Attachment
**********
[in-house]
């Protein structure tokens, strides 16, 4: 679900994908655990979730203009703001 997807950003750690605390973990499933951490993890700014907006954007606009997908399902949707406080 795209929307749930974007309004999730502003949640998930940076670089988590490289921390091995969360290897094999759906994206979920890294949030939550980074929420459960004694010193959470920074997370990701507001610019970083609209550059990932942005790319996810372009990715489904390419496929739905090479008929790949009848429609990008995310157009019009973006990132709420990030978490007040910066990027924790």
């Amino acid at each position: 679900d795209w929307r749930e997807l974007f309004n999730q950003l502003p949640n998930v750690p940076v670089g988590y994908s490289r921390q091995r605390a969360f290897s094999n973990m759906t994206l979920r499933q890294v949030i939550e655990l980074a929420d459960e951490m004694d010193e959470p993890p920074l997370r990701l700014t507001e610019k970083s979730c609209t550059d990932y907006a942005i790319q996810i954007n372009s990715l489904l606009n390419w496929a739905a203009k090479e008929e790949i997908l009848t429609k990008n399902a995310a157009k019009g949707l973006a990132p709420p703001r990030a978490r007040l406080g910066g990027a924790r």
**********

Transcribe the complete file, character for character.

[in-house]
């Protein structure tokens, strides 16, 4: 679900994908655990979730203009703001 997807950003750690605390973990499933951490993890700014907006954007606009997908399902949707406080 795209929307749930974007309004999730502003949640998930940076670089988590490289921390091995969360290897094999759906994206979920890294949030939550980074929420459960004694010193959470920074997370990701507001610019970083609209550059990932942005790319996810372009990715489904390419496929739905090479008929790949009848429609990008995310157009019009973006990132709420990030978490007040910066990027924790």
């Amino acid at each position: 679900d795209w929307r749930e997807l974007f309004n999730q950003l502003p949640n998930v750690p940076v670089g988590y994908s490289r921390q091995r605390a969360f290897s094999n973990m759906t994206l979920r499933q890294v949030i939550e655990l980074a929420d459960e951490m004694d010193e959470p993890p920074l997370r990701l700014t507001e610019k970083s979730c609209t550059d990932y907006a942005i790319q996810i954007n372009s990715l489904l606009n390419w496929a739905a203009k090479e008929e790949i997908l009848t429609k990008n399902a995310a157009k019009g949707l973006a990132p709420p703001r990030a978490r007040l406080g910066g990027a924790r």